Pensions can grow into a significant asset - yet they are often overlooked on divorce. The knock-on effect for future finances can be huge. There are different options for dealing with pensions on divorce. We look at these here.
When you divorce, there are three primary ways pensions are dealt with:
Pension sharing orders divide pensions between divorcing couples, either as a percentage or an even split.
The money received from a pension sharing order is called a pension credit. It’s usually calculated as a percentage, although in Scotland it can also be an amount. Pension credits can be transferred to a new or current pension pot.
Pension sharing orders give both parties independent control over their respective pension pots going forward. This is a good example of the clean financial break many look for on divorce.
If you have received a percentage of your ex-partner’s pension from a pension sharing order, you can transfer this into the Best SIPP*.
Here, the value of a pension is offset against other assets such as your home. So, for example one person could keep the pension while the other is awarded the home.
While pension offsetting delivers a clean financial break, it’s tricky to divide assets equally - and one person may need to build their pension pot from the ground up.
Both terms mean the same thing. Pension attachment is used in England, Wales and Northern Ireland. Pension earmarking is used in Scotland.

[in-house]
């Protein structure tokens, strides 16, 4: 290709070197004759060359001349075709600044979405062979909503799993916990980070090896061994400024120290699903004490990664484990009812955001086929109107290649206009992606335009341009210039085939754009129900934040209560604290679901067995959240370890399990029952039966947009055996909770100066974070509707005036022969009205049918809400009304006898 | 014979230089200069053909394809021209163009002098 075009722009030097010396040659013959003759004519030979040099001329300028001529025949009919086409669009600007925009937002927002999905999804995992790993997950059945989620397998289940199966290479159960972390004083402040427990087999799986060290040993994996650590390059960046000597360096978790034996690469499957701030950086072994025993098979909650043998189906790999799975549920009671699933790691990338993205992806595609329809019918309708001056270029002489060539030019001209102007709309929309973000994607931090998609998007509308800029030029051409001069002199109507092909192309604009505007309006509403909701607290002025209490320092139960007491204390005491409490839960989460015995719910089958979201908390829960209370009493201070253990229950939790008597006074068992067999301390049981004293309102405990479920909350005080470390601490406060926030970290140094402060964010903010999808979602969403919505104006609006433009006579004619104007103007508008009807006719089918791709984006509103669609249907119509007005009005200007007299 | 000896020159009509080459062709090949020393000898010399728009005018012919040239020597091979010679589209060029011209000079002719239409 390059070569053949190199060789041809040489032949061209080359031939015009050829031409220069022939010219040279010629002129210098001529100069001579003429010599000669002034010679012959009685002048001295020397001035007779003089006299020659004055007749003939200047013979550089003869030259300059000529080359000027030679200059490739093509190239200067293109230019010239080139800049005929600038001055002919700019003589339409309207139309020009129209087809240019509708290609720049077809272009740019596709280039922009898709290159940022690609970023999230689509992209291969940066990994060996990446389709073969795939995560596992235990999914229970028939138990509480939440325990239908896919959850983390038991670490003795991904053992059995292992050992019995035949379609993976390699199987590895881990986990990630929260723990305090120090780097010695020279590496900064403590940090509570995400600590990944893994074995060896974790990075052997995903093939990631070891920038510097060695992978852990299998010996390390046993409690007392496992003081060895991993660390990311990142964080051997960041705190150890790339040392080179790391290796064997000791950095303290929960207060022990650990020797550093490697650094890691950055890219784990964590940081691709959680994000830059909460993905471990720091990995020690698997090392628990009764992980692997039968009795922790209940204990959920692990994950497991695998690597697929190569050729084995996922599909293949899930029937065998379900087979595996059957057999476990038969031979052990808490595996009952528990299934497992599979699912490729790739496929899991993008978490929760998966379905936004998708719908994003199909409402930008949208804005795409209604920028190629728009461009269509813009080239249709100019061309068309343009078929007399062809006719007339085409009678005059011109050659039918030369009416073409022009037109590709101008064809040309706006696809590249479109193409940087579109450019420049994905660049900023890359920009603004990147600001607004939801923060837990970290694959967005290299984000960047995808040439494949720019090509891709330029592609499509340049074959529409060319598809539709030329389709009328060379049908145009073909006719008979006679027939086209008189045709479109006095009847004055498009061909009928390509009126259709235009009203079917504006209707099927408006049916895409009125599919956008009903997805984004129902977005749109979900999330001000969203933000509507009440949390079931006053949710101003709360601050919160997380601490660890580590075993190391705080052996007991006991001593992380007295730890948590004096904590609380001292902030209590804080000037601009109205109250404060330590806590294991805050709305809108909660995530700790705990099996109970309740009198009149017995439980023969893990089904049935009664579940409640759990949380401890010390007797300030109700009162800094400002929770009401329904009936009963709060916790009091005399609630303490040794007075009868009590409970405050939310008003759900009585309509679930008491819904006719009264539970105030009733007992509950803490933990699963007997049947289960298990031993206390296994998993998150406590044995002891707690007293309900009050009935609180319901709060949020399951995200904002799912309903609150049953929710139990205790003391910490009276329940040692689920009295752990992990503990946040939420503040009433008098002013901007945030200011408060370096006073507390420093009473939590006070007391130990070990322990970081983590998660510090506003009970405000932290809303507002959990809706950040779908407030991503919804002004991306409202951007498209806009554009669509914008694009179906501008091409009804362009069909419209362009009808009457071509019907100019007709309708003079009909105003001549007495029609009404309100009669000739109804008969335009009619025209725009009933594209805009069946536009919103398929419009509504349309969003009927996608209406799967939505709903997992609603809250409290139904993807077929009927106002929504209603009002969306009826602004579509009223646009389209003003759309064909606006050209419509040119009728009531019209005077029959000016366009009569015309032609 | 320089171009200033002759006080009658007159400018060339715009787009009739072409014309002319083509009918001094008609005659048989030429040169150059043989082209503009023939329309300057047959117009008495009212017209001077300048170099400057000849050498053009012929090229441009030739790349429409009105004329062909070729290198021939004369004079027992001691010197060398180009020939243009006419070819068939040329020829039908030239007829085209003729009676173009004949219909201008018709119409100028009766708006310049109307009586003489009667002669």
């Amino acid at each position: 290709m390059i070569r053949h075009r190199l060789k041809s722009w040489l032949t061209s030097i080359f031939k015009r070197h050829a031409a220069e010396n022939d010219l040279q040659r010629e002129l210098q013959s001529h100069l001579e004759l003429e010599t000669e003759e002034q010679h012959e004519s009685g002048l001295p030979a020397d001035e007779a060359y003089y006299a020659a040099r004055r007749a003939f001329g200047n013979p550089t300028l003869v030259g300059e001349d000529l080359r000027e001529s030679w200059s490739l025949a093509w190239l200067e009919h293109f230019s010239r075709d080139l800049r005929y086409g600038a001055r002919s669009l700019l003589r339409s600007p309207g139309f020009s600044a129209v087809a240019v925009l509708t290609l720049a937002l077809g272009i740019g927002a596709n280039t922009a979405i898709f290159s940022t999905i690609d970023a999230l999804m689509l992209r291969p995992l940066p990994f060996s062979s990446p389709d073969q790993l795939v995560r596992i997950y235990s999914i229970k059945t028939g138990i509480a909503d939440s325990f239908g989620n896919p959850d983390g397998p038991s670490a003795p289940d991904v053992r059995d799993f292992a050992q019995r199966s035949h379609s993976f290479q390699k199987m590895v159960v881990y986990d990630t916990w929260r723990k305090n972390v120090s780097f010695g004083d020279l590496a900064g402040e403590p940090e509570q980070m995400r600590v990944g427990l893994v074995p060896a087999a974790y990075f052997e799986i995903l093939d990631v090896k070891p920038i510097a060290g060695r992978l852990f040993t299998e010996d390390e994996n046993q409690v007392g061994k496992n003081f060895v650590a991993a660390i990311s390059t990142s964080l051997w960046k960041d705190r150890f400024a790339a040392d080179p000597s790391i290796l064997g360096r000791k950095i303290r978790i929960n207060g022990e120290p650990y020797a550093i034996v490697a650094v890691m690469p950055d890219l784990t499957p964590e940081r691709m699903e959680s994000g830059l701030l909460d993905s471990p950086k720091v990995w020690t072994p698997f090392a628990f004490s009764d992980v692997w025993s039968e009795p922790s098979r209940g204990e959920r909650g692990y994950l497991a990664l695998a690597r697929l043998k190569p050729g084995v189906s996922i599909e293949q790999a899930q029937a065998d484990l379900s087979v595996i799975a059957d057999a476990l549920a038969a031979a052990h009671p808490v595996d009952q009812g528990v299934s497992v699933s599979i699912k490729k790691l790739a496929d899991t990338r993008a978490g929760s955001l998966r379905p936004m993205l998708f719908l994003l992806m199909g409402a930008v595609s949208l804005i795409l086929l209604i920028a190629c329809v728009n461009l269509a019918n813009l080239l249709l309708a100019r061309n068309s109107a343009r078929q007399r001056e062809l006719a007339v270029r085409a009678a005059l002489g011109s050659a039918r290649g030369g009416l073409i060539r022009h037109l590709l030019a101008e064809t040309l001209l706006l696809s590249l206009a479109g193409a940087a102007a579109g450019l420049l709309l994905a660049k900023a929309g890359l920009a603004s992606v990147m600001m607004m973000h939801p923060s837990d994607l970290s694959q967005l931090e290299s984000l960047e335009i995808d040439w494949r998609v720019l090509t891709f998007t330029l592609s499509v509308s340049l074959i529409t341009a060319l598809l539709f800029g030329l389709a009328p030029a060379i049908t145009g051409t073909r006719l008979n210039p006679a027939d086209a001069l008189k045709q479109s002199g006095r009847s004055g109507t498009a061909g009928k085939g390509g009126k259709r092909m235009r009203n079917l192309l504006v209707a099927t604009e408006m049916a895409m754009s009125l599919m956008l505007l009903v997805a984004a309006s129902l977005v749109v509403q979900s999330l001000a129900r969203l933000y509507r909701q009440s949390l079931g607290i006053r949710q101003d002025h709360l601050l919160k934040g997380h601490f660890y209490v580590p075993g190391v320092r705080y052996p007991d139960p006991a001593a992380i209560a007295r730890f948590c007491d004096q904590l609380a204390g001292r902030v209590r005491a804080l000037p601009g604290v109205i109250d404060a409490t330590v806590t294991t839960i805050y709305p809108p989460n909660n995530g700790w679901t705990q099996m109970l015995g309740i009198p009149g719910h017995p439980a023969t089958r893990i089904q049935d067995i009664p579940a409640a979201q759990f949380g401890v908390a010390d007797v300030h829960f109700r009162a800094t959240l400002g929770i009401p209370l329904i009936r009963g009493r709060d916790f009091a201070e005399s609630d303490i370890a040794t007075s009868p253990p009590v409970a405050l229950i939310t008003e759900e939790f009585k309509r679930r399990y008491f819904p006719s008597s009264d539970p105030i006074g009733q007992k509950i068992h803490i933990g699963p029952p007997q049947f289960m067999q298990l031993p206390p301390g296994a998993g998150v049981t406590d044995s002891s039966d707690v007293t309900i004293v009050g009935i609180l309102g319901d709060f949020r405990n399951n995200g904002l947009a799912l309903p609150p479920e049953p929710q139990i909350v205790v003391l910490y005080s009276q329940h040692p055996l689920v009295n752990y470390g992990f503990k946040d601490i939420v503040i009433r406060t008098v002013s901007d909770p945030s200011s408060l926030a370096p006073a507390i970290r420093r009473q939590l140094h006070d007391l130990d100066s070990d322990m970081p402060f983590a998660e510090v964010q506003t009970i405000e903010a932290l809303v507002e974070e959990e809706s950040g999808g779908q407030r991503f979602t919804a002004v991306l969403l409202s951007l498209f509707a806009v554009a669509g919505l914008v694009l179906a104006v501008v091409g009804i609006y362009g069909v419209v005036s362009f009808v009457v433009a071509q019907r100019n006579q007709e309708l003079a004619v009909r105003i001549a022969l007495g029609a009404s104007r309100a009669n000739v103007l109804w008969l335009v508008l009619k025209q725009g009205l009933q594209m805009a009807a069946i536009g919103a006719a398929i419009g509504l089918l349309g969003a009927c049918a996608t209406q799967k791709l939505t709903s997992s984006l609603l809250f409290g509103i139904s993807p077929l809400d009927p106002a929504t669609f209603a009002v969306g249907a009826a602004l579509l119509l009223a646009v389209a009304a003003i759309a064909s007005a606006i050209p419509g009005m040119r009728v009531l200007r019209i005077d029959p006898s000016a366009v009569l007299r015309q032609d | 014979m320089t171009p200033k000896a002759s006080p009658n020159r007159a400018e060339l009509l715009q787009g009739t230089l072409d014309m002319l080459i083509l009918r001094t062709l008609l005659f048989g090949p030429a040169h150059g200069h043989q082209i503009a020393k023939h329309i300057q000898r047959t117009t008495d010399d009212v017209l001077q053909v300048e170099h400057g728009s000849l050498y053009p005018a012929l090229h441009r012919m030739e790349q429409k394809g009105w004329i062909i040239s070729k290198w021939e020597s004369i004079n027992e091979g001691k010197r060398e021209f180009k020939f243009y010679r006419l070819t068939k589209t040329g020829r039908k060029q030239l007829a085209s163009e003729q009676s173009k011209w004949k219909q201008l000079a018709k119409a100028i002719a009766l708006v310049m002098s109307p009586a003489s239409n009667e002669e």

A court order re-directs part or all pension payments to an ex-spouse when the pension pays out.
Unlike the other options, with pension attachment or earmarking, you don’t get a clean financial break on divorce.
You are automatically entitled to all or a portion of a pension (and other assets) on dissolution of a civil partnership. Your pension and other assets are subject to the same rules and options as marriages on divorce.
Unless you have a cohabitation agreement in place you are not automatically entitled to all or a portion of a pension - or any other assets - on divorce. Automatic entitlement is reserved for marriages and civil partnerships.
* SIPPs are not suitable for everyone. If you don’t want to invest across different asset classes or don’t think you will make use of the investment choices that SIPPs give you, then a SIPP might not be right for you. Please note, other taxes may apply when taking your pension income.
You can chat to our friendly telephone team to find out more information about what happens to your pension on divorce.Call us on 020 7189 9999
To subscribe to the newsletter please fill in your details below: